Funerus was the first band to be interviewed by the editor of Diabolical Conquest webzine which came to be known as Transcending Obscurity in its latest avatar. Back then the album ‘Festering Earth’ was out. The year was 2003 and Funerus wasn’t as well known. Circa 2015 and you find the band having a cult status, a couple of more releases out on different labels, and more importantly, an Asian tour for the first time including the rising country of India. Peter Kotikalapudi in collaboration with Kunal Choksi (editor) get in touch with John and Jill McEntee to find more information on their activities.
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Transcending Obscurity (Peter): You are embarking on your ‘Black Death over Asian tour’. How does it feel? Is this your first time in Asia? What is your perception of the Asians?
Funerus: It feels great to be a part of this thing! We played some shows in Japan years ago, but other than that we have been to Asia. I have always had an interest in the Asian cultures so it will be great to visit these countries!
TO (Peter): I noticed a flurry of posts on my social media platforms by excited metalheads when your band was announced as the headliner for Pandemonium fest in particular in Delhi. Please tell us how the tour came about?
Funerus: The tour came about because John and I planned a vacation. It’s our 15 year anniversary this year, so we wanted to do something big. We decided to do an Asian cruise, and since we were already going to be here, we thought we would make a tour out of it!
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TO (Peter): In the past decade, many metal bands have played shows in India, ranging from popular bands like Iron Maiden, Metallica, Megadeth to even relatively underground bands like Impiety, Manzer and Wormrot. Were you aware of the metal scene in India before getting booked for the shows? What are you looking forward to at your shows in India?
Funerus: I knew there was some kind of scene in India because of the “Diabolic Conquest” website. I used to post on the message board and knew there were people from India over there. I am most looking forward to playing the shows for our supporters and meeting a lot of new people!
TO (Kunal): Do you think the metalheads in India would be receptive to your style of music? Most metalheads are weaned on classic thrash metal, and of late, even Pantera and newer metalcore stuff. Do you think that proves to be a detriment for Funerus? What do you perceive of the modern styles in metal?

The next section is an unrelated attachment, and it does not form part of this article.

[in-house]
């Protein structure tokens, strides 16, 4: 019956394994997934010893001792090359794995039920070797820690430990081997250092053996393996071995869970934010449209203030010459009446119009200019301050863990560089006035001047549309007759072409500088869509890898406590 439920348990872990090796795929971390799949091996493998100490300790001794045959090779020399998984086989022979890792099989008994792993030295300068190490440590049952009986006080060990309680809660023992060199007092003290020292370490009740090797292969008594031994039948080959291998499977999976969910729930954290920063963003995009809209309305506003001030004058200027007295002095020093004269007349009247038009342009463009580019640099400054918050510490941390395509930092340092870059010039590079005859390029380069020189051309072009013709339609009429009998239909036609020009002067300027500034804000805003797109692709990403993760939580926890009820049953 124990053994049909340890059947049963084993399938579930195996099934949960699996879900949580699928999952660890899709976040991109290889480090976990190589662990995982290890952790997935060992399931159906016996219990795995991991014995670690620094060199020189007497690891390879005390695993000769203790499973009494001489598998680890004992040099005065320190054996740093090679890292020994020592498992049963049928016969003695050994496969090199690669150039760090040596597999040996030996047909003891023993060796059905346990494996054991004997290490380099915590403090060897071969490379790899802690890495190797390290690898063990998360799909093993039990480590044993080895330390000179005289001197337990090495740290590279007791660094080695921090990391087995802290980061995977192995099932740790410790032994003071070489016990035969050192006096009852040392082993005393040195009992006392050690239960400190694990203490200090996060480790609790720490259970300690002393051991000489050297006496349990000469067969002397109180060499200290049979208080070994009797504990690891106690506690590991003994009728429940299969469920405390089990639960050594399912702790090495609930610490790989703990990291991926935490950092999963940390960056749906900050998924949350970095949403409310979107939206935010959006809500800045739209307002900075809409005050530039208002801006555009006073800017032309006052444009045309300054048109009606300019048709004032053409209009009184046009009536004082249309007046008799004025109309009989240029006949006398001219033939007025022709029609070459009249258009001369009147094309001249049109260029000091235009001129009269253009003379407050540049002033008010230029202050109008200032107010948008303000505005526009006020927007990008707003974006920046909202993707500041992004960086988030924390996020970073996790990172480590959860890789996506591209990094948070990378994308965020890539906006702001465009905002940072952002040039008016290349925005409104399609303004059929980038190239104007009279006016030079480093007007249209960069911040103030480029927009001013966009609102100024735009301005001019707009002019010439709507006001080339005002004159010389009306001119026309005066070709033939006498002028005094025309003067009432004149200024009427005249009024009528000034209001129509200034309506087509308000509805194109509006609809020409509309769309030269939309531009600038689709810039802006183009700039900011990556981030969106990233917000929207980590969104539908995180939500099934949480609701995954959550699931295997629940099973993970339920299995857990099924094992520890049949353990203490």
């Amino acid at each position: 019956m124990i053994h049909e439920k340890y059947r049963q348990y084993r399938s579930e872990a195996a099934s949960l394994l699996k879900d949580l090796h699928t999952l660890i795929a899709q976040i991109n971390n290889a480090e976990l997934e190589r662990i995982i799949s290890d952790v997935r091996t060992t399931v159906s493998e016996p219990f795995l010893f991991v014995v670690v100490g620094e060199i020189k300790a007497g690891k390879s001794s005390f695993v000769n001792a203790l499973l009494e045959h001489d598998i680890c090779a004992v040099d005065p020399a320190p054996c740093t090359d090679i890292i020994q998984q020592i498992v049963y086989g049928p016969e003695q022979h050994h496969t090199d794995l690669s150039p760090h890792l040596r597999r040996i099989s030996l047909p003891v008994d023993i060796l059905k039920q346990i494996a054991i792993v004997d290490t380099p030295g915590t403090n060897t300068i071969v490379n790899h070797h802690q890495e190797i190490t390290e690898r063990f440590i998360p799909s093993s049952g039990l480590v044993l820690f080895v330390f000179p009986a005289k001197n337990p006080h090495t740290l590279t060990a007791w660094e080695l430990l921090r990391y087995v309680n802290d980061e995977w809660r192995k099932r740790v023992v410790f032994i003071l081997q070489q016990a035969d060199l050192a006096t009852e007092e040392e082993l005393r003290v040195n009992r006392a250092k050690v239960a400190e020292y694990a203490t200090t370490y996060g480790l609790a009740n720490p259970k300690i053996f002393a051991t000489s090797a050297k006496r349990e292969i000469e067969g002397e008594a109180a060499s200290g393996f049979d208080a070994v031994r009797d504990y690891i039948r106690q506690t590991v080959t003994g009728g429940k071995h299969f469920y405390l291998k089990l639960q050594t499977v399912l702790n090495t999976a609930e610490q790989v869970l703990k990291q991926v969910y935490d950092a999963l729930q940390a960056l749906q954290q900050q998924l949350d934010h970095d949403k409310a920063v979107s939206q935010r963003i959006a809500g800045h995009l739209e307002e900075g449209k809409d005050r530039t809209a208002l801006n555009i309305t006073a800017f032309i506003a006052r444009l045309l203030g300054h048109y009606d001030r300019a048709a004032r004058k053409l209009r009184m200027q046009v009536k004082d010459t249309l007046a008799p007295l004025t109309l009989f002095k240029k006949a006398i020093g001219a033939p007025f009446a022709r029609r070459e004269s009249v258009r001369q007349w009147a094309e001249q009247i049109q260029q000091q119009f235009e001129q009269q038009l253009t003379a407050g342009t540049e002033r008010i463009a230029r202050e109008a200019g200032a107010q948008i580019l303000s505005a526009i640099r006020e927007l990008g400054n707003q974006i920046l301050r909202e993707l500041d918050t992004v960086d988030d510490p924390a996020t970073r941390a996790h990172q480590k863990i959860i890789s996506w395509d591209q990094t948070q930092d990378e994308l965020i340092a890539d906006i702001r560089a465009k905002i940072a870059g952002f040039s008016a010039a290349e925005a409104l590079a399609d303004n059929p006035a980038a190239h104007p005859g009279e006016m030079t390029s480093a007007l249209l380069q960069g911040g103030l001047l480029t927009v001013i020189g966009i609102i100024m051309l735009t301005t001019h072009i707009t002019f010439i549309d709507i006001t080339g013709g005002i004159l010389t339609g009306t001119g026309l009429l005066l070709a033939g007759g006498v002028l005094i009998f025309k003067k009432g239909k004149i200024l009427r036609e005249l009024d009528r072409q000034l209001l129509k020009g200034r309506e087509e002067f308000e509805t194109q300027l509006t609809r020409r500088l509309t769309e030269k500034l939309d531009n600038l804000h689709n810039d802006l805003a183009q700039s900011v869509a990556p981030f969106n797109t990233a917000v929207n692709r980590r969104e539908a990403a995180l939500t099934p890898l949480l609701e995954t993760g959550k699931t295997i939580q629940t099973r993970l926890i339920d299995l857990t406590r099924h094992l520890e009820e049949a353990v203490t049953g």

Funerus: Yes I think the metal heads will like Funerus, we have a lot of catchy songs and we are much easier to listen to then some of the other genres of metal. I don’t think that being what we are is detrimental to the band. It makes us happy to play the way we want to play and I think that comes across in the live performance.
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TO (Kunal): How important is a band’s visual image to you? Some newer bands put way more emphasis on the aesthetics which sometimes overshadows or takes the attention away from the music. What are your thoughts on that?
Funerus: It’s only important to have a visual image when you need it because something else is lacking. We are a meat and potatoes kind of band, so we don’t need to have something like an image to keep a fan base.
TO (Kunal): What do you think of merchandise and its appeal? In India, that’s become a huge thing, however at the expense of music. People want to prove their metalness, so to speak, by showing off their T-shirt collection than music collection. Given your vast experience, what is your take on where this is headed?
Funerus: I say “metal for passion, not fashion”. Now I’m not saying not to have t shirts of the bands you support, but too much attention is put into dressing the part.
TO (Kunal): How easy is it to be in a band with Jill McEntee? Are there the same ego hassles or creative clashes? Or is the understanding stronger?
Funerus: I will definitely say the understanding is strong. Even though Funerus is s creative outlet for me, I realize that Funerus is Jill’s vision and I want to be a productive part of the band. No one in the band has egos, it’s not our style.
TO (Peter): Earlier this year your band released ‘The Black Death’ 7″ EP through Dark Descent Records. Can you please tell us a bit about the three new songs? How would you compare them to Funerus’ very early material? What is the direction in which the band is headed?
Funerus: The songs on The Black Death were written by me, John and Frank S. from Holland and we also recorded Frank’s drums in Europe. I think they fit perfect to the Funerus vibe. I think they are similar to the early material, maybe just a slight of writing progression. As far as where Funerus is headed, we have no plans to change our sound, so you can expect more of the same low end sewage!
TO (Peter): Jill has been the mainstay in the band for the past two decades despite many lineup changes. Is it fair to say that it’s essentially her band? How did Barry T, Hatchett Mull and Pat Carroll become part of the band?
Funerus: John and I basically call it my band, because to him, Incantation is his baby, his band. But I don’t know what other people think. I know people still think it is John’s side project, even though I was in Funerus before I even knew John. As far as Barry and Pat, we had been thinking for awhile about having a second guitarist and we needed a drummer. They both have been long time musicians and friends of mine, so we asked them both to join us.